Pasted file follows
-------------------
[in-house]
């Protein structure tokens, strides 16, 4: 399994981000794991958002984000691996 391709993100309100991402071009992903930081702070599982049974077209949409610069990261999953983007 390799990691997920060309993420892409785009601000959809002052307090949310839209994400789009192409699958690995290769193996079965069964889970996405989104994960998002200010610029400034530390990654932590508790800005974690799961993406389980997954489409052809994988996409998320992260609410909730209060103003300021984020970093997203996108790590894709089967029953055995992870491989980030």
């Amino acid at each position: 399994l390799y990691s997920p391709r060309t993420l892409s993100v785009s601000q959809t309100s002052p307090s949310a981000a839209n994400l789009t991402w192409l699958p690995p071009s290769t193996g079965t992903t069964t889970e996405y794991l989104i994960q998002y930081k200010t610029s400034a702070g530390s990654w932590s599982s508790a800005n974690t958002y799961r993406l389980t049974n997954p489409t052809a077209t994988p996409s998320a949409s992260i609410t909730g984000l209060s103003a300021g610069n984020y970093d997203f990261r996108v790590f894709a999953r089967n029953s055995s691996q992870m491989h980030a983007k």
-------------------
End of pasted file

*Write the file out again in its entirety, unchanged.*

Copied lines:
[in-house]
């Protein structure tokens, strides 16, 4: 399994981000794991958002984000691996 391709993100309100991402071009992903930081702070599982049974077209949409610069990261999953983007 390799990691997920060309993420892409785009601000959809002052307090949310839209994400789009192409699958690995290769193996079965069964889970996405989104994960998002200010610029400034530390990654932590508790800005974690799961993406389980997954489409052809994988996409998320992260609410909730209060103003300021984020970093997203996108790590894709089967029953055995992870491989980030």
């Amino acid at each position: 399994l390799y990691s997920p391709r060309t993420l892409s993100v785009s601000q959809t309100s002052p307090s949310a981000a839209n994400l789009t991402w192409l699958p690995p071009s290769t193996g079965t992903t069964t889970e996405y794991l989104i994960q998002y930081k200010t610029s400034a702070g530390s990654w932590s599982s508790a800005n974690t958002y799961r993406l389980t049974n997954p489409t052809a077209t994988p996409s998320a949409s992260i609410t909730g984000l209060s103003a300021g610069n984020y970093d997203f990261r996108v790590f894709a999953r089967n029953s055995s691996q992870m491989h980030a983007k």